This entry briefly turns to one of literature’s greatest epics to shed further light on ideas expressed in the last blog.
Upon his return home in The Odyssey, Odysseus lays waste to the suitors who have plagued his court in his absence. Then he, along with his father and son, sets out to battle the suitors’ vengeance-minded families on the Ithacan plains. More bloodshed is imminent.
At this point in the story the goddess Athena approaches Zeus in his heavenly abode on Mt. Olympus. “Our father, son of Cronos, highest of all rulers,” she begins, “Tell me when I ask, what plan of yours is concealed here? Will you fashion further an evil war and dread battle, or will you establish friendship between both sides?”
To this “cloud-gathering Zeus” replies: “My child, why do you ask me and question me about this? Why did you not think out this idea by yourself, that Odysseus might indeed take vengeance on them when he came? Do as you wish, but I will tell you what seems fitting. Since godly Odysseus has done vengeance on the suitors, let them solemnize an oath, that he may always reign. And let us bring about oblivion for the murder of their sons and kinsmen. Let them love one another as before, and let there be abundant wealth and peace.’”*
Arguably, we can see the jurisprudence that was discussed in the last entry at work here in this exchange between Athena and Zeus. Athena in essence is tacitly suggesting to Zeus that it would be prudent to end the bloodshed. Zeus takes in her question and digests it, mulls it over. In fact, his first three statements in response to her seem almost as if he is buying himself time in which to consider his answer by way of his own feeling function. That is to say, his consequent evaluation that the warring should cease, those in pain and suffering should be granted “oblivion” or forgetfulness, and, finally, that love, wealth, and peace should be had by all quite impressively exhibit the rational decision-making powers of the feeling function with its emphasis on values, especially the value of empathy.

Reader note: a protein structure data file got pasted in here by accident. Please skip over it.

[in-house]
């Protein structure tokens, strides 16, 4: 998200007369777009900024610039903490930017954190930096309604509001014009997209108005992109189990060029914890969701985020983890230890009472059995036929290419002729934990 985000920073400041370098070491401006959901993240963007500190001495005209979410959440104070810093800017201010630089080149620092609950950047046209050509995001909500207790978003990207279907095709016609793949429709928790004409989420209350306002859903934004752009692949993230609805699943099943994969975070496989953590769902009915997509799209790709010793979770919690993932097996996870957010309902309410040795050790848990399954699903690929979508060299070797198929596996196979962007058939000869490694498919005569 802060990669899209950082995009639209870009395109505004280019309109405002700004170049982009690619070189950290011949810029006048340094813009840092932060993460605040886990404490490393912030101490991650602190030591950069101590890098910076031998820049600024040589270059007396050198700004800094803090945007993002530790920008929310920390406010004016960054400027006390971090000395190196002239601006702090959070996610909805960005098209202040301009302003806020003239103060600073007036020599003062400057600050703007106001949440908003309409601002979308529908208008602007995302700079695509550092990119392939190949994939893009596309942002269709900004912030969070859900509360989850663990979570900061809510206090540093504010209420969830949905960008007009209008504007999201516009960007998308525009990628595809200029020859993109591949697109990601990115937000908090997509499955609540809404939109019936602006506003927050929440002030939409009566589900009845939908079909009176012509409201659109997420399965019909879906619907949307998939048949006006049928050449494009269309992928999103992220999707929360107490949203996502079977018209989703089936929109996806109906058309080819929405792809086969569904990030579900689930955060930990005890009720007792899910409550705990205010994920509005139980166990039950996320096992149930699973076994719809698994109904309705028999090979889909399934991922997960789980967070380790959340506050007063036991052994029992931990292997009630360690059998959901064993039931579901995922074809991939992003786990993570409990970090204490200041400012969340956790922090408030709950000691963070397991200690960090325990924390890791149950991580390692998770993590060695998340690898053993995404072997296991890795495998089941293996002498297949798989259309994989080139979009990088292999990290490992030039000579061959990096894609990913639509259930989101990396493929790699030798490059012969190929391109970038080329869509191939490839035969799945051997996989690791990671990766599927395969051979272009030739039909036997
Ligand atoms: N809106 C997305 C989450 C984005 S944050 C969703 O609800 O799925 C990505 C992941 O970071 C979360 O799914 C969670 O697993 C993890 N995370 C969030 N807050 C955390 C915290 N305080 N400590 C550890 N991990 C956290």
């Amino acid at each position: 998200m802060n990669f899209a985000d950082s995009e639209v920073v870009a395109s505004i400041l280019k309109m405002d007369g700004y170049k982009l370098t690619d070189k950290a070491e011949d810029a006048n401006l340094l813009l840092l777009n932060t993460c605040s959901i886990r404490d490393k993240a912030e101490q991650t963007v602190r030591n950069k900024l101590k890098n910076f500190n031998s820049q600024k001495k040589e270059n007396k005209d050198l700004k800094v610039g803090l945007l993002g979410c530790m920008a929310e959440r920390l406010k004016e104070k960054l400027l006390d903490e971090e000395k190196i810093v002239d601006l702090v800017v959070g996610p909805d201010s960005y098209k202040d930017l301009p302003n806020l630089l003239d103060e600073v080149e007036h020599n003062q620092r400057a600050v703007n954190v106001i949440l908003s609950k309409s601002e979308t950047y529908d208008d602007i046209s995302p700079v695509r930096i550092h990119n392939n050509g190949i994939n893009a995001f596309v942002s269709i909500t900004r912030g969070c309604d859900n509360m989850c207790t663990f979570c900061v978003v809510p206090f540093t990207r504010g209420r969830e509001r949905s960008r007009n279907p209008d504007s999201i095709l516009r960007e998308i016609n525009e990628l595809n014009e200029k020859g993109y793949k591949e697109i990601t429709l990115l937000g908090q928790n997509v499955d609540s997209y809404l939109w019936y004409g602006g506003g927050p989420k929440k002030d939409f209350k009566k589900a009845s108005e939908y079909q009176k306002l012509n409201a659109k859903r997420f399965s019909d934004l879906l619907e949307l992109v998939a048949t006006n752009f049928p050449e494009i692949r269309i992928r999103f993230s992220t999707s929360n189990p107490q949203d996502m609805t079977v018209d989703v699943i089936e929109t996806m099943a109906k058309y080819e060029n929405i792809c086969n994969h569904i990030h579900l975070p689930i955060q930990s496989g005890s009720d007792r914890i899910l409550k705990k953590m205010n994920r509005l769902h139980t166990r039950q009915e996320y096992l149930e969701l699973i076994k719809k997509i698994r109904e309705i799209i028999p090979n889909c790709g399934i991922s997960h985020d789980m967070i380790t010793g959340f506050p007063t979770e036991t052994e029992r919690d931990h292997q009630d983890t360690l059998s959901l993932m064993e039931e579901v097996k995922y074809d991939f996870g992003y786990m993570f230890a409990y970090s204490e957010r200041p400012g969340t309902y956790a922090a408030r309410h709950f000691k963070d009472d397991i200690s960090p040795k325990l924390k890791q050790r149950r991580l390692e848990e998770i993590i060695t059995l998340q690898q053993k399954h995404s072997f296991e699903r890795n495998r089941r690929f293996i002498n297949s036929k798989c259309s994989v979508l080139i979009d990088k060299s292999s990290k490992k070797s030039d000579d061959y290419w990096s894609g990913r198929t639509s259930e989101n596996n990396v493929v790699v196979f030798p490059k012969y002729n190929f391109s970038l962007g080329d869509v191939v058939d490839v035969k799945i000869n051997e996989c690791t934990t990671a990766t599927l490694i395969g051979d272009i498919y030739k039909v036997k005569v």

If we take one further step back to focus not on processes but mythic symbols and more specifically symbolic figures, we seem to have confirmation of this idea: Athena as a non-traditional female figure born from the head of Zeus herself symbolizes this rational feeling function and its process of evaluation. Or to employ once again more mytho-legalistic terminology, she is the prudentia — the feeling wisdom and foresight — to the law and order of Zeus’s juris. Together they comprise jurisprudence.
After Zeus’s above-quoted declaration, Athena descends from Mt. Olympus to be among the Ithacans. The bloodshed ceases, and then Athena “established oaths for the future between both sides.”** Here we have a couple important ideas. The first is that Athena’s relationship to Zeus in a way reminds one of the variants of the saying “Behind every successful or great man is a successful or great woman.” Athena is, you might say, among other things the great woman behind Zeus, which is to be understood psychologically as the animating spirit behind his actions and proclamations. Finally, Athena’s animating spirit not infrequently has to do with the well-being of the collective community or polis; this is why she secures “oaths for the future” from both sides of the Ithacan conflict.